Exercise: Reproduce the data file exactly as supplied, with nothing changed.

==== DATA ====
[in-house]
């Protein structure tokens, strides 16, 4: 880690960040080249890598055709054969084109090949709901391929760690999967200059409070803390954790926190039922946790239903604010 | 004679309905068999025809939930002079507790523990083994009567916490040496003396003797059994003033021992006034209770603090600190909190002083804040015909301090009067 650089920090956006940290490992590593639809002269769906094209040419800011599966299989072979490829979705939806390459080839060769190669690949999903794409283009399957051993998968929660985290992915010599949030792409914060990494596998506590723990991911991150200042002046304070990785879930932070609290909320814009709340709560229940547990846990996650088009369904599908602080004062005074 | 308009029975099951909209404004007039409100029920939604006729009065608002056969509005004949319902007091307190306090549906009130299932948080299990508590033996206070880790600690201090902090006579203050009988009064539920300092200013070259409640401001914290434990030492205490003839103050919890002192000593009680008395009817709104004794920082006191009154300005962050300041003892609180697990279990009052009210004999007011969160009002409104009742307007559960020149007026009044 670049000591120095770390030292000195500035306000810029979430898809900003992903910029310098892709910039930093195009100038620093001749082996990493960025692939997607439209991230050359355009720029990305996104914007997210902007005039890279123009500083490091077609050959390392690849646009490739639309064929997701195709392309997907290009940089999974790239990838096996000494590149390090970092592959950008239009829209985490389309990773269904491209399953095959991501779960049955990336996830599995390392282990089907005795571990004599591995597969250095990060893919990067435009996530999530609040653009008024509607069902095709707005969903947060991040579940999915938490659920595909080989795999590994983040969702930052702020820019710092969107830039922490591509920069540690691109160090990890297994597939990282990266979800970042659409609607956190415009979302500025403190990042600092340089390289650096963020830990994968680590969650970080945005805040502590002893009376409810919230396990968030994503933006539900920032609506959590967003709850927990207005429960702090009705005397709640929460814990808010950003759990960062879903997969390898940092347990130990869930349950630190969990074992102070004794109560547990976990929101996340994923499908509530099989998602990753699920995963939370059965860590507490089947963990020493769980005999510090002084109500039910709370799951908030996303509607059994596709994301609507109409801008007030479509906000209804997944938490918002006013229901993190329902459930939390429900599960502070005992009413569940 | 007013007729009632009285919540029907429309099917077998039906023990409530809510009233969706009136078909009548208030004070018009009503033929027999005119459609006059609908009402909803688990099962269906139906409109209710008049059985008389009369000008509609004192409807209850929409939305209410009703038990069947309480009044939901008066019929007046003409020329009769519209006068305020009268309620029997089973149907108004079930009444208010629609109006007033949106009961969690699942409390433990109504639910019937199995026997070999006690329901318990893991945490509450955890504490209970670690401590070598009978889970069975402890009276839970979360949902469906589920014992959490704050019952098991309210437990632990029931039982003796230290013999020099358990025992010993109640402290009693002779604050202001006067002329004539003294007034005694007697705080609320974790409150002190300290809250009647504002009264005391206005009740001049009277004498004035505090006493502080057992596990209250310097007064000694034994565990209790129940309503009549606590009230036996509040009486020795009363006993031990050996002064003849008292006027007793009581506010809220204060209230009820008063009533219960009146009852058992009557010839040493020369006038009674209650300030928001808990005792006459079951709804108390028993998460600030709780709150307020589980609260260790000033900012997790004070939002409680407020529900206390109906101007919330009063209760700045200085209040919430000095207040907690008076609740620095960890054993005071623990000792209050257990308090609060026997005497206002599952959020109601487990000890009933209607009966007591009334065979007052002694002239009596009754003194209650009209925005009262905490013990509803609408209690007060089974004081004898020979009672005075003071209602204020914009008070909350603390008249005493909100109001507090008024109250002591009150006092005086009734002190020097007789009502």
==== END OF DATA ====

[in-house]
């Protein structure tokens, strides 16, 4: 880690960040080249890598055709054969084109090949709901391929760690999967200059409070803390954790926190039922946790239903604010 | 004679309905068999025809939930002079507790523990083994009567916490040496003396003797059994003033021992006034209770603090600190909190002083804040015909301090009067 650089920090956006940290490992590593639809002269769906094209040419800011599966299989072979490829979705939806390459080839060769190669690949999903794409283009399957051993998968929660985290992915010599949030792409914060990494596998506590723990991911991150200042002046304070990785879930932070609290909320814009709340709560229940547990846990996650088009369904599908602080004062005074 | 308009029975099951909209404004007039409100029920939604006729009065608002056969509005004949319902007091307190306090549906009130299932948080299990508590033996206070880790600690201090902090006579203050009988009064539920300092200013070259409640401001914290434990030492205490003839103050919890002192000593009680008395009817709104004794920082006191009154300005962050300041003892609180697990279990009052009210004999007011969160009002409104009742307007559960020149007026009044 670049000591120095770390030292000195500035306000810029979430898809900003992903910029310098892709910039930093195009100038620093001749082996990493960025692939997607439209991230050359355009720029990305996104914007997210902007005039890279123009500083490091077609050959390392690849646009490739639309064929997701195709392309997907290009940089999974790239990838096996000494590149390090970092592959950008239009829209985490389309990773269904491209399953095959991501779960049955990336996830599995390392282990089907005795571990004599591995597969250095990060893919990067435009996530999530609040653009008024509607069902095709707005969903947060991040579940999915938490659920595909080989795999590994983040969702930052702020820019710092969107830039922490591509920069540690691109160090990890297994597939990282990266979800970042659409609607956190415009979302500025403190990042600092340089390289650096963020830990994968680590969650970080945005805040502590002893009376409810919230396990968030994503933006539900920032609506959590967003709850927990207005429960702090009705005397709640929460814990808010950003759990960062879903997969390898940092347990130990869930349950630190969990074992102070004794109560547990976990929101996340994923499908509530099989998602990753699920995963939370059965860590507490089947963990020493769980005999510090002084109500039910709370799951908030996303509607059994596709994301609507109409801008007030479509906000209804997944938490918002006013229901993190329902459930939390429900599960502070005992009413569940 | 007013007729009632009285919540029907429309099917077998039906023990409530809510009233969706009136078909009548208030004070018009009503033929027999005119459609006059609908009402909803688990099962269906139906409109209710008049059985008389009369000008509609004192409807209850929409939305209410009703038990069947309480009044939901008066019929007046003409020329009769519209006068305020009268309620029997089973149907108004079930009444208010629609109006007033949106009961969690699942409390433990109504639910019937199995026997070999006690329901318990893991945490509450955890504490209970670690401590070598009978889970069975402890009276839970979360949902469906589920014992959490704050019952098991309210437990632990029931039982003796230290013999020099358990025992010993109640402290009693002779604050202001006067002329004539003294007034005694007697705080609320974790409150002190300290809250009647504002009264005391206005009740001049009277004498004035505090006493502080057992596990209250310097007064000694034994565990209790129940309503009549606590009230036996509040009486020795009363006993031990050996002064003849008292006027007793009581506010809220204060209230009820008063009533219960009146009852058992009557010839040493020369006038009674209650300030928001808990005792006459079951709804108390028993998460600030709780709150307020589980609260260790000033900012997790004070939002409680407020529900206390109906101007919330009063209760700045200085209040919430000095207040907690008076609740620095960890054993005071623990000792209050257990308090609060026997005497206002599952959020109601487990000890009933209607009966007591009334065979007052002694002239009596009754003194209650009209925005009262905490013990509803609408209690007060089974004081004898020979009672005075003071209602204020914009008070909350603390008249005493909100109001507090008024109250002591009150006092005086009734002190020097007789009502």